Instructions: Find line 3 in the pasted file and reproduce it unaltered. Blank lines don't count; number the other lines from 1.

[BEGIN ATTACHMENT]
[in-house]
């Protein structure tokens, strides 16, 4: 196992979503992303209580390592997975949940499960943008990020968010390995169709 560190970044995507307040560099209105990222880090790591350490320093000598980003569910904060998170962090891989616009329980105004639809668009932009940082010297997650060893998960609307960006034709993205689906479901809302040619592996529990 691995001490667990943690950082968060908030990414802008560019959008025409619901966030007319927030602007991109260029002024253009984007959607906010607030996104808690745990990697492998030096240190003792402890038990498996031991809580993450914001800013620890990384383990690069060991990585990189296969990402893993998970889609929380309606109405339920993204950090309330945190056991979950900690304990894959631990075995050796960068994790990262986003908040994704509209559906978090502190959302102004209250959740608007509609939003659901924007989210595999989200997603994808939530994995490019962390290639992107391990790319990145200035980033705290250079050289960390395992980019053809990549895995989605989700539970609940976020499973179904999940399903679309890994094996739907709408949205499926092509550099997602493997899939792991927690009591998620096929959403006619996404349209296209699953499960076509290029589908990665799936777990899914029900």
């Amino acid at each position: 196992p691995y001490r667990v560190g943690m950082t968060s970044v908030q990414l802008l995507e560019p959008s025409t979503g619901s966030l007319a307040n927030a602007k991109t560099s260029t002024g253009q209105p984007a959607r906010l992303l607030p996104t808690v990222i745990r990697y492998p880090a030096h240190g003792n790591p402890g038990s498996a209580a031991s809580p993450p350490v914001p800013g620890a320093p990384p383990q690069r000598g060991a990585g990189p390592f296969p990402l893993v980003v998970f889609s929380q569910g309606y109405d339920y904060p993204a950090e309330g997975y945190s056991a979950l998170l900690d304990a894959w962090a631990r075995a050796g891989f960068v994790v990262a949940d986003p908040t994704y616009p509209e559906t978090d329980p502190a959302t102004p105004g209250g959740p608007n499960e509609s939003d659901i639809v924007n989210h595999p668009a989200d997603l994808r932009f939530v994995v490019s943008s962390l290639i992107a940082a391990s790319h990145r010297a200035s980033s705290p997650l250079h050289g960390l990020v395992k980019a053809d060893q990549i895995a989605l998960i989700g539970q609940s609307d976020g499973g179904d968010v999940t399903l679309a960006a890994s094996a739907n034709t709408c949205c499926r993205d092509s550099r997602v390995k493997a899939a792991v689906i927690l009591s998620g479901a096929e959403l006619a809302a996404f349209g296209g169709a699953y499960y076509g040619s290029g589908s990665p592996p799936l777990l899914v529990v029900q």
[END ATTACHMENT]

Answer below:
């Amino acid at each position: 196992p691995y001490r667990v560190g943690m950082t968060s970044v908030q990414l802008l995507e560019p959008s025409t979503g619901s966030l007319a307040n927030a602007k991109t560099s260029t002024g253009q209105p984007a959607r906010l992303l607030p996104t808690v990222i745990r990697y492998p880090a030096h240190g003792n790591p402890g038990s498996a209580a031991s809580p993450p350490v914001p800013g620890a320093p990384p383990q690069r000598g060991a990585g990189p390592f296969p990402l893993v980003v998970f889609s929380q569910g309606y109405d339920y904060p993204a950090e309330g997975y945190s056991a979950l998170l900690d304990a894959w962090a631990r075995a050796g891989f960068v994790v990262a949940d986003p908040t994704y616009p509209e559906t978090d329980p502190a959302t102004p105004g209250g959740p608007n499960e509609s939003d659901i639809v924007n989210h595999p668009a989200d997603l994808r932009f939530v994995v490019s943008s962390l290639i992107a940082a391990s790319h990145r010297a200035s980033s705290p997650l250079h050289g960390l990020v395992k980019a053809d060893q990549i895995a989605l998960i989700g539970q609940s609307d976020g499973g179904d968010v999940t399903l679309a960006a890994s094996a739907n034709t709408c949205c499926r993205d092509s550099r997602v390995k493997a899939a792991v689906i927690l009591s998620g479901a096929e959403l006619a809302a996404f349209g296209g169709a699953y499960y076509g040619s290029g589908s990665p592996p799936l777990l899914v529990v029900q």